First Nation Author Maps Her Path to Healing

By Mohammad T. Khan

“Heart Berries” by Teresa Marie Mailhot is a New York Times Bestseller. Photo courtesy of Symposium Books.

Canadian author Terese Marie Mailhot’s memoir, “Heart Berries” explores intersecting themes of family dysfunction, mental illness, maternal and erotic love, healing, and identity. The book powerfully shows how devastating abuse is across generations.

Raised on the Sea Bird Island Indian Reservation, Mailhot says her words are “too wrong and ugly to speak,” yet she balances brutal candor with poetic detail, especially in describing her love affair and eventual marriage to Casey, a creative writing professor and father of her third child.   

Mailhot links intergenerational family dysfunction to the socially marginalized status of Indians.  At turns troubled, intimate, empowered, defiant, and poetic, Mailhot’s non-linear account uses memory as a means of coming to terms with her own trauma and her identity as a woman and writer whose life has been haunted by the foreboding sense that “Indian women die early.”

The honest and affecting memoir recounts her coming of age, marriages and recovery from trauma. Mailhot marries at a very young age as the only means of escaping a legacy of abuse and crushing poverty, having aged out of the foster care system. She has two sons with her first husband, but her eldest son is taken away from her because of her mental illness. Mailhot moves to El Paso with her younger son, gets a GED and goes to college. There she begins an affair with creative writing professor Casey, who then withdraws from her mania and what seems to him excessive demands. When they break up, Mailhot ends up in a hospital. 

In the hospital, Mailhot is told that she has post-traumatic stress disorder, bipolar II, and an eating disorder. Writing is offered there as a form of therapy, and she begins writing to Casey, which becomes part of the memoir. Although Casey is not committed to Mailhot, they resume their sexual relationship and she becomes pregnant. When she eventually marries Casey, the challenges of intimacy arouse memories of being sexually assaulted by her father, a trauma Mailhot understands she must confront. 

“I inherited black eyes and a grand, regal grief that your white women won’t own or carry. I don’t think you know how I felt, and I wondered what my grief looked like to you?” 

- Teresa Marie Mailhot, “Heart Berries”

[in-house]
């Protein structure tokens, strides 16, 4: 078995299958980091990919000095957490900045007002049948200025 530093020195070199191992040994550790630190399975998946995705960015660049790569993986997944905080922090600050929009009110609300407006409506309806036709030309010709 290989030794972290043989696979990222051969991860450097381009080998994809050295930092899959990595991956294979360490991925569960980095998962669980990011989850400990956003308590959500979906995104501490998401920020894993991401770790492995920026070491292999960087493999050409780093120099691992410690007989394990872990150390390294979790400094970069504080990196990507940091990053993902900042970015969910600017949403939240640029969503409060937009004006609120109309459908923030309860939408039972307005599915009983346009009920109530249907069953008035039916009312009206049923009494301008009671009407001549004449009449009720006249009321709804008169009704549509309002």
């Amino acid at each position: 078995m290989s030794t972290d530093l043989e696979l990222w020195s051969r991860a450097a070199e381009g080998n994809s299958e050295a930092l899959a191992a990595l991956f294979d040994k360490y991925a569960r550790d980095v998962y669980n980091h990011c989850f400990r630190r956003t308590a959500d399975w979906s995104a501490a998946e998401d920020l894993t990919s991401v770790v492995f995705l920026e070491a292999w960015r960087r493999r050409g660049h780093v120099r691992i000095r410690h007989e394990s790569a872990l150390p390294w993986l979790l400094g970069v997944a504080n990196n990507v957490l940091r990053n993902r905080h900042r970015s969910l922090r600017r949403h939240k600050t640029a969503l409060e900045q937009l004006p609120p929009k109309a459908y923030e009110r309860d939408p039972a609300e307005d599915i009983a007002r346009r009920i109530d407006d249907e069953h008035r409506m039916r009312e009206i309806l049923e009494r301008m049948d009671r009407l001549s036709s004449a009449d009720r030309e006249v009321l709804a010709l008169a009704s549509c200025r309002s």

In her writing, Mailhot effectively describes intergenerational dysfunction namely her neglectful mother and abusive alcoholic and abandoning father — and its impact. “None of us attended school frequently,” she writes of herself and her siblings. “All of us had substance abuse problems, which are still welcome over the very sober pain of remembering.” Her father’s abuse leads Mailhot to mistrust her partners. 

Her mother is loving but often neglectful. Mailhot describes how her mother once “lost” her while shopping, leaving her “accidentally locked in a bathroom stall in pitch black,” after an employee cleans and locks it when the shop closes. 

Far more destabilizing, her mother leaves Mailhot and her siblings for periods of up to three weeks, causing Mailhot to be put in foster care.  The abandonment leaves her insecure, and she carries this legacy of her parents’ abusive and neglectful behavior into her own life and pays a steep price for it. 

Mailhot also never loses sight of what it means to be an Indian in a white world. Nowhere is this collision more apparent than in her relationship with Casey: “White women have always made me feel inferior, but I don’t think you know how much. All you see is me killing ladybugs, or crying, or asking you what I did. You can’t know the spite of my feelings.” Mailhot sees judgment in Casey’s eyes: she’s brutal, she’s crazy, she’s the other. She struggles with feelings of inferiority, yet she also recognizes her worth as an Indian woman:  “I inherited black eyes and a grand, regal grief that your white women won’t own or carry. I don’t think you know how I felt, and I wondered what my grief looked like to you?” This paradox is central to the memoir. Mailhot does not flinch from exposing her feelings of intense vulnerability and anger. 

The heart berries of the title refer to healing lore in Native American culture and offer crucial hope. There is much illness and pain in the book, and everyone needs a healer, most of all Mailhot. “I knew I was not well. I thought of the first healer, who was just a boy. My friend Denise told me the story. She called him Heart Berry Boy, or O’dimin.” The title reflects the themes of illness and healing that run through the whole memoir, suggesting the possibility of healing for its author, and for First Nation people.